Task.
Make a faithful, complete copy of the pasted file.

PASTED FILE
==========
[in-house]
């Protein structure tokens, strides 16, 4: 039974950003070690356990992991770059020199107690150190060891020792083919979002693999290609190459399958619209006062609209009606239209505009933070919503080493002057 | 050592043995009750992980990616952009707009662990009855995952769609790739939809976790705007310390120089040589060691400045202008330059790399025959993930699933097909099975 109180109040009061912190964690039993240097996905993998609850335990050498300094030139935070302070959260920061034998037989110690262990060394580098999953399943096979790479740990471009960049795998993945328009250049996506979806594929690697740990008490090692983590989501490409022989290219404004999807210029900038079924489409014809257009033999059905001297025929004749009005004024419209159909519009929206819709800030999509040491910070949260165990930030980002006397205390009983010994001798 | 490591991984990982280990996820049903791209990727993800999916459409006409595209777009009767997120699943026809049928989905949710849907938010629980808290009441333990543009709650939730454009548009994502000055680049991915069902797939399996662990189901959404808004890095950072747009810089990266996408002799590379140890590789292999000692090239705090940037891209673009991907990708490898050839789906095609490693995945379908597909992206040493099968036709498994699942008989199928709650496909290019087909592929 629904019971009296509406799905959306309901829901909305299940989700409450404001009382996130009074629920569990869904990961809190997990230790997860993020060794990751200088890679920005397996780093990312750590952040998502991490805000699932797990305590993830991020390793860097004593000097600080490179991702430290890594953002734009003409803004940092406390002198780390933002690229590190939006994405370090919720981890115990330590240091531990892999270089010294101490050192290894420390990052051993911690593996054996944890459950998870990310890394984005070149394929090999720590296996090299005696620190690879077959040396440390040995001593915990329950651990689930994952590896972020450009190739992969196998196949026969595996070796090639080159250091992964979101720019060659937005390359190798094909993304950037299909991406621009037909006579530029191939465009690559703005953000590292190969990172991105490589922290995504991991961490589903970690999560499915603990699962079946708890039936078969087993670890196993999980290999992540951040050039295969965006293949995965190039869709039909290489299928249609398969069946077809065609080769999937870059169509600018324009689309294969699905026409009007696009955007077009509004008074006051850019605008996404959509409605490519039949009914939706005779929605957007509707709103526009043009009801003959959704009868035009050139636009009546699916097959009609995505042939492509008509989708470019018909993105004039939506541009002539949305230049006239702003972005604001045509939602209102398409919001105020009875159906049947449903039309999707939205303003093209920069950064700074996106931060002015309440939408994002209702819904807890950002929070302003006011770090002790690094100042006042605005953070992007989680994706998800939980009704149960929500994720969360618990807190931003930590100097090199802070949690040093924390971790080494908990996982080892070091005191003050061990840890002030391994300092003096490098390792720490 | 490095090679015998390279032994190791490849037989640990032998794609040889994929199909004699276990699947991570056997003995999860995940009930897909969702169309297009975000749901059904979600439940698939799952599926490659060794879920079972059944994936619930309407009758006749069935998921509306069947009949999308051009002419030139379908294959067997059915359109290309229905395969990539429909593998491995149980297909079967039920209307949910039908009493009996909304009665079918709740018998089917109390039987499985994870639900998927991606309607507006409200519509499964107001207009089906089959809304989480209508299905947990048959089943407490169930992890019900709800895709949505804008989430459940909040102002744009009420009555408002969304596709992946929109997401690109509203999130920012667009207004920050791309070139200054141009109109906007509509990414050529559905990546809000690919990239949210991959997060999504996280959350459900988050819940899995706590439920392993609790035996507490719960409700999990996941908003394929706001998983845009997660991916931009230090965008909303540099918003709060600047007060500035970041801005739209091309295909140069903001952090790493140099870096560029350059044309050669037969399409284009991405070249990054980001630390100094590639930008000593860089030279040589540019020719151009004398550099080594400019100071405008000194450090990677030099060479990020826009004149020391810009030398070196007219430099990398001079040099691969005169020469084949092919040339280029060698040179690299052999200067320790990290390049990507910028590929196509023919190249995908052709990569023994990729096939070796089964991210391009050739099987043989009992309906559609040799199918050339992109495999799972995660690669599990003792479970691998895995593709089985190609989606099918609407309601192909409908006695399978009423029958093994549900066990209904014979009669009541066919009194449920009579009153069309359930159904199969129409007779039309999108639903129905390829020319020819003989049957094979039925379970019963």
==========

[in-house]
């Protein structure tokens, strides 16, 4: 039974950003070690356990992991770059020199107690150190060891020792083919979002693999290609190459399958619209006062609209009606239209505009933070919503080493002057 | 050592043995009750992980990616952009707009662990009855995952769609790739939809976790705007310390120089040589060691400045202008330059790399025959993930699933097909099975 109180109040009061912190964690039993240097996905993998609850335990050498300094030139935070302070959260920061034998037989110690262990060394580098999953399943096979790479740990471009960049795998993945328009250049996506979806594929690697740990008490090692983590989501490409022989290219404004999807210029900038079924489409014809257009033999059905001297025929004749009005004024419209159909519009929206819709800030999509040491910070949260165990930030980002006397205390009983010994001798 | 490591991984990982280990996820049903791209990727993800999916459409006409595209777009009767997120699943026809049928989905949710849907938010629980808290009441333990543009709650939730454009548009994502000055680049991915069902797939399996662990189901959404808004890095950072747009810089990266996408002799590379140890590789292999000692090239705090940037891209673009991907990708490898050839789906095609490693995945379908597909992206040493099968036709498994699942008989199928709650496909290019087909592929 629904019971009296509406799905959306309901829901909305299940989700409450404001009382996130009074629920569990869904990961809190997990230790997860993020060794990751200088890679920005397996780093990312750590952040998502991490805000699932797990305590993830991020390793860097004593000097600080490179991702430290890594953002734009003409803004940092406390002198780390933002690229590190939006994405370090919720981890115990330590240091531990892999270089010294101490050192290894420390990052051993911690593996054996944890459950998870990310890394984005070149394929090999720590296996090299005696620190690879077959040396440390040995001593915990329950651990689930994952590896972020450009190739992969196998196949026969595996070796090639080159250091992964979101720019060659937005390359190798094909993304950037299909991406621009037909006579530029191939465009690559703005953000590292190969990172991105490589922290995504991991961490589903970690999560499915603990699962079946708890039936078969087993670890196993999980290999992540951040050039295969965006293949995965190039869709039909290489299928249609398969069946077809065609080769999937870059169509600018324009689309294969699905026409009007696009955007077009509004008074006051850019605008996404959509409605490519039949009914939706005779929605957007509707709103526009043009009801003959959704009868035009050139636009009546699916097959009609995505042939492509008509989708470019018909993105004039939506541009002539949305230049006239702003972005604001045509939602209102398409919001105020009875159906049947449903039309999707939205303003093209920069950064700074996106931060002015309440939408994002209702819904807890950002929070302003006011770090002790690094100042006042605005953070992007989680994706998800939980009704149960929500994720969360618990807190931003930590100097090199802070949690040093924390971790080494908990996982080892070091005191003050061990840890002030391994300092003096490098390792720490 | 490095090679015998390279032994190791490849037989640990032998794609040889994929199909004699276990699947991570056997003995999860995940009930897909969702169309297009975000749901059904979600439940698939799952599926490659060794879920079972059944994936619930309407009758006749069935998921509306069947009949999308051009002419030139379908294959067997059915359109290309229905395969990539429909593998491995149980297909079967039920209307949910039908009493009996909304009665079918709740018998089917109390039987499985994870639900998927991606309607507006409200519509499964107001207009089906089959809304989480209508299905947990048959089943407490169930992890019900709800895709949505804008989430459940909040102002744009009420009555408002969304596709992946929109997401690109509203999130920012667009207004920050791309070139200054141009109109906007509509990414050529559905990546809000690919990239949210991959997060999504996280959350459900988050819940899995706590439920392993609790035996507490719960409700999990996941908003394929706001998983845009997660991916931009230090965008909303540099918003709060600047007060500035970041801005739209091309295909140069903001952090790493140099870096560029350059044309050669037969399409284009991405070249990054980001630390100094590639930008000593860089030279040589540019020719151009004398550099080594400019100071405008000194450090990677030099060479990020826009004149020391810009030398070196007219430099990398001079040099691969005169020469084949092919040339280029060698040179690299052999200067320790990290390049990507910028590929196509023919190249995908052709990569023994990729096939070796089964991210391009050739099987043989009992309906559609040799199918050339992109495999799972995660690669599990003792479970691998895995593709089985190609989606099918609407309601192909409908006695399978009423029958093994549900066990209904014979009669009541066919009194449920009579009153069309359930159904199969129409007779039309999108639903129905390829020319020819003989049957094979039925379970019963």